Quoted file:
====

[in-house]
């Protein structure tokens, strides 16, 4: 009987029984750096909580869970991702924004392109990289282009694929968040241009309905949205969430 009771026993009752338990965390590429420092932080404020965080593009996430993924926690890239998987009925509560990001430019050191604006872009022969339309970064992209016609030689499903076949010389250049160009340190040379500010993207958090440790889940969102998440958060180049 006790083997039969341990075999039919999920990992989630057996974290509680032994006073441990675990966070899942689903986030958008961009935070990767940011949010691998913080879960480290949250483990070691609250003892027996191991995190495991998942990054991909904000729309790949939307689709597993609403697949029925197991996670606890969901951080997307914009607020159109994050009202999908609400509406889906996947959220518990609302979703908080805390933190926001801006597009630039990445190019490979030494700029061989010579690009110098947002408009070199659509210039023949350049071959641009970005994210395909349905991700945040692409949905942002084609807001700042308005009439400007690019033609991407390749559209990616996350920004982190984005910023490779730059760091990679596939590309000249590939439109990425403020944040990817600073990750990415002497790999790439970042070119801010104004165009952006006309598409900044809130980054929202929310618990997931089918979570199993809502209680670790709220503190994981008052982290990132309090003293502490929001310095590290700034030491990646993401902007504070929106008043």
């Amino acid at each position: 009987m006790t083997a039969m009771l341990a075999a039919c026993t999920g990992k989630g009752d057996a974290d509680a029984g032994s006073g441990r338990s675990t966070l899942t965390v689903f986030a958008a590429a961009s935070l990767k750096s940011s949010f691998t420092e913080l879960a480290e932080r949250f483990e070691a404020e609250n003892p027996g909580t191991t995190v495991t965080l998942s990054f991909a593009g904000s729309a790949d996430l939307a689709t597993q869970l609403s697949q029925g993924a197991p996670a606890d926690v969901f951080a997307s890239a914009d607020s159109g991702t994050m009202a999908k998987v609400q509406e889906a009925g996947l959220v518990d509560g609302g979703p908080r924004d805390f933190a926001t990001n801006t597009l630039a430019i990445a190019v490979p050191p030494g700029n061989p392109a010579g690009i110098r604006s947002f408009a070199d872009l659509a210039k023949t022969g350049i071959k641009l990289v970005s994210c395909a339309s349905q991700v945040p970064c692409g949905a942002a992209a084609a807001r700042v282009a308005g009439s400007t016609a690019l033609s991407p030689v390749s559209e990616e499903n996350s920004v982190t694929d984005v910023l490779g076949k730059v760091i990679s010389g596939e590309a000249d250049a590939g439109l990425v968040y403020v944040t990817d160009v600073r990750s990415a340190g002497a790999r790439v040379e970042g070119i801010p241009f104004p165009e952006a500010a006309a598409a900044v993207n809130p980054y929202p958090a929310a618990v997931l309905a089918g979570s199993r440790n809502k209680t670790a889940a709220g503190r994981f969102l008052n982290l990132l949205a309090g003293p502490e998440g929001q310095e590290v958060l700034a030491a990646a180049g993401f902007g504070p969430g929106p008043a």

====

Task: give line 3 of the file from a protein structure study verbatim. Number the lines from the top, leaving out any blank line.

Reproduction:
């Amino acid at each position: 009987m006790t083997a039969m009771l341990a075999a039919c026993t999920g990992k989630g009752d057996a974290d509680a029984g032994s006073g441990r338990s675990t966070l899942t965390v689903f986030a958008a590429a961009s935070l990767k750096s940011s949010f691998t420092e913080l879960a480290e932080r949250f483990e070691a404020e609250n003892p027996g909580t191991t995190v495991t965080l998942s990054f991909a593009g904000s729309a790949d996430l939307a689709t597993q869970l609403s697949q029925g993924a197991p996670a606890d926690v969901f951080a997307s890239a914009d607020s159109g991702t994050m009202a999908k998987v609400q509406e889906a009925g996947l959220v518990d509560g609302g979703p908080r924004d805390f933190a926001t990001n801006t597009l630039a430019i990445a190019v490979p050191p030494g700029n061989p392109a010579g690009i110098r604006s947002f408009a070199d872009l659509a210039k023949t022969g350049i071959k641009l990289v970005s994210c395909a339309s349905q991700v945040p970064c692409g949905a942002a992209a084609a807001r700042v282009a308005g009439s400007t016609a690019l033609s991407p030689v390749s559209e990616e499903n996350s920004v982190t694929d984005v910023l490779g076949k730059v760091i990679s010389g596939e590309a000249d250049a590939g439109l990425v968040y403020v944040t990817d160009v600073r990750s990415a340190g002497a790999r790439v040379e970042g070119i801010p241009f104004p165009e952006a500010a006309a598409a900044v993207n809130p980054y929202p958090a929310a618990v997931l309905a089918g979570s199993r440790n809502k209680t670790a889940a709220g503190r994981f969102l008052n982290l990132l949205a309090g003293p502490e998440g929001q310095e590290v958060l700034a030491a990646a180049g993401f902007g504070p969430g929106p008043a």